UNITED STATES DISTRICT COURT FOR THE EASTERN DISTRICT OF PENNSYLVANIA
December 23, 1968
Frederick Giorgi et al., Plaintiffs
Pennsylvania Labor Relations Board, Defendant
The opinion of the court was delivered by: WOOD
This is an action for an injunction against the Pennsylvania Labor Relations Board on the ground that the Board's assertion of jurisdiction over the plaintiffs and their employees constitutes a denial of due process and equal protection under the Fourteenth Amendment. Plaintiffs are mushroom producers in Berks County. In March 1967, Local 1043 of the Retail, Wholesale and Department Store Union, AFL-CIO, petitioned the Pennsylvania Labor Relations Board for certification as the collective bargaining agent for plaintiffs' employees. Upon hearing of the matter, plaintiffs (employers) contested the jurisdiction of the Board on the ground that their employees were "agricultural laborers" envisioned under 43 P.S. § 211.3(d) and therefore excluded from regulation by the Board. The Board rejected this contention and ordered that an election be held.
Plaintiffs then appealed the jurisdictional finding of the Board to the Court of Common Pleas of Berks County. That Court declined to reach the merits because the election order of the Board was not a "final order" and therefore was not appealable. See 43 P.S. § 211.9(b). This holding was affirmed on appeal by the Pennsylvania Supreme Court.
Plaintiffs have now petitioned this Court for an injunction staying further action of the Board. They assert that the Board's conclusion that mushroom producers are not "agricultural laborers" is manifestly contrary to the law of Pennsylvania and that therefore the Board's assertion of jurisdiction is arbitrary and capricious, and denies plaintiffs of due process and equal protection guaranteed by the Fourteenth Amendment.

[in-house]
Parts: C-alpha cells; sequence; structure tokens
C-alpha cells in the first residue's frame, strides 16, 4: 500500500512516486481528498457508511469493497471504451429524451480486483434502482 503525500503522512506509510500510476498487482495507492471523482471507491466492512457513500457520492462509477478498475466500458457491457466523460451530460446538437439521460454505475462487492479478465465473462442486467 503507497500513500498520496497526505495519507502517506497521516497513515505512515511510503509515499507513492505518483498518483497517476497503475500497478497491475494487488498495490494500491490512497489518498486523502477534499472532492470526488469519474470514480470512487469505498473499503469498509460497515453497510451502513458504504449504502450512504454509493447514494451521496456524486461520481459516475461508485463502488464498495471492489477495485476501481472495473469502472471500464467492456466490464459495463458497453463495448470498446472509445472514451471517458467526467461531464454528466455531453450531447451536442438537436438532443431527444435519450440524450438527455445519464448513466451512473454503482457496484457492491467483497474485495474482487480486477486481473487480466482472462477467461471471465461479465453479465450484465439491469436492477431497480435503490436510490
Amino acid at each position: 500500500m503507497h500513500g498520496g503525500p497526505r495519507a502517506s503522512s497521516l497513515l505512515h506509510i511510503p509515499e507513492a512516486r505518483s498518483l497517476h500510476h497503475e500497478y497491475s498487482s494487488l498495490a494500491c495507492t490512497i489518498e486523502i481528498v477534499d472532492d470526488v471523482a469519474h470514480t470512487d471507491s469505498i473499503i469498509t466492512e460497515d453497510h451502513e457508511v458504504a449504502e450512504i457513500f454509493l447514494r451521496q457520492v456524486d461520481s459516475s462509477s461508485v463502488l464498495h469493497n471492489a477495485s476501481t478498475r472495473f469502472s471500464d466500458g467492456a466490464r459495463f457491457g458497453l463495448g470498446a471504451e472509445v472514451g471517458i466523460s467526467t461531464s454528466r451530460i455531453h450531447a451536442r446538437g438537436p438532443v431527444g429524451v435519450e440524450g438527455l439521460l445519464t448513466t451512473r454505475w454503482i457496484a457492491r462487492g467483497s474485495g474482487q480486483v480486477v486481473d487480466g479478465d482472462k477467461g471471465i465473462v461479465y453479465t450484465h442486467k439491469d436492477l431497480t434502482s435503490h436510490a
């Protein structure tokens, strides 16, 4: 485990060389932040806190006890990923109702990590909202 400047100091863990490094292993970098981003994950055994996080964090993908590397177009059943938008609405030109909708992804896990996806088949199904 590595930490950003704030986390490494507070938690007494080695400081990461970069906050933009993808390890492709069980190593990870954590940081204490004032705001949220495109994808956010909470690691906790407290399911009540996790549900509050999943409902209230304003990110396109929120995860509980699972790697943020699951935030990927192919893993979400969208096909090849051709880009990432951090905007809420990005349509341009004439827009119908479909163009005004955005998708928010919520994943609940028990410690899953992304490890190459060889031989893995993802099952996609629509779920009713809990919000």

There are apparently no reported decisions of the Pennsylvania courts interpreting the meaning of "agricultural laborer" under § 211.3(d). However, plaintiffs have cited to us an opinion of the Attorney General of Pennsylvania that women engaged in mushroom growing are employed in an "agricultural field occupation" so as to come within a similar exemption provision, 43 P.S. § 103(b). That opinion in turn cites as its authority an opinion of the Pennsylvania Supreme Court holding that production of a synthetic compost, which was used instead of horse manure as an essential ingredient in growing mushrooms, came within "farming in all its branches" of a zoning ordinance there in question. Gaspari v. Muhlenberg Township Board of Adjustment, 392 Pa. 7, 139 A.2d 544 (1958). It also cites a case from another state holding that the term "agricultural labor" is "the science and art of production of plants and animals useful to man ", Murphy v. Mid-West Mushroom Co., 350 Mo. 658, 168 S.W. 2d 75 (1943), and argues from this that mushrooms are "plants useful to man ". Plaintiffs further cite the opinion of the Court of Common Pleas of Berks County in the instant case, in which that court stated that it "might well be persuaded" that the Board had no jurisdiction.
Plaintiffs argue that the federal court can now take action without further exhaustion of state administrative or judicial remedies because those remedies are not "complete and adequate" in this instance. Pursuant to 43 P.S. § 211.9(b), they must await a "final order" before obtaining judicial review of the Board's conclusions. In the instant case this means that they must await the results of an election and a certification order. The Pennsylvania Supreme Court has already held that the order to hold an election is not a final one and therefore is not appealable. Even after receiving a final order and commencing proceedings pursuant to § 211.9(b), it is a matter of discretion with the reviewing court whether to stay the action of the Board pending review. § 211.9(c). It has been held under similar circumstances that one subject to an assertion of jurisdiction by the Board does not have complete and adequate relief available under the State Labor Relations Act, and therefore he may have access to a federal court without waiting for further exhaustion of state remedies. Food, Tobacco, Agricultural and Allied Workers Union of America, Local 186 et al. v. Smiley et al., 74 F. Supp. 823 (D.Pa. 1946). See also, Amsley v. West Virginia Racing Commission, 378 F.2d 815 (4th Cir. 1967).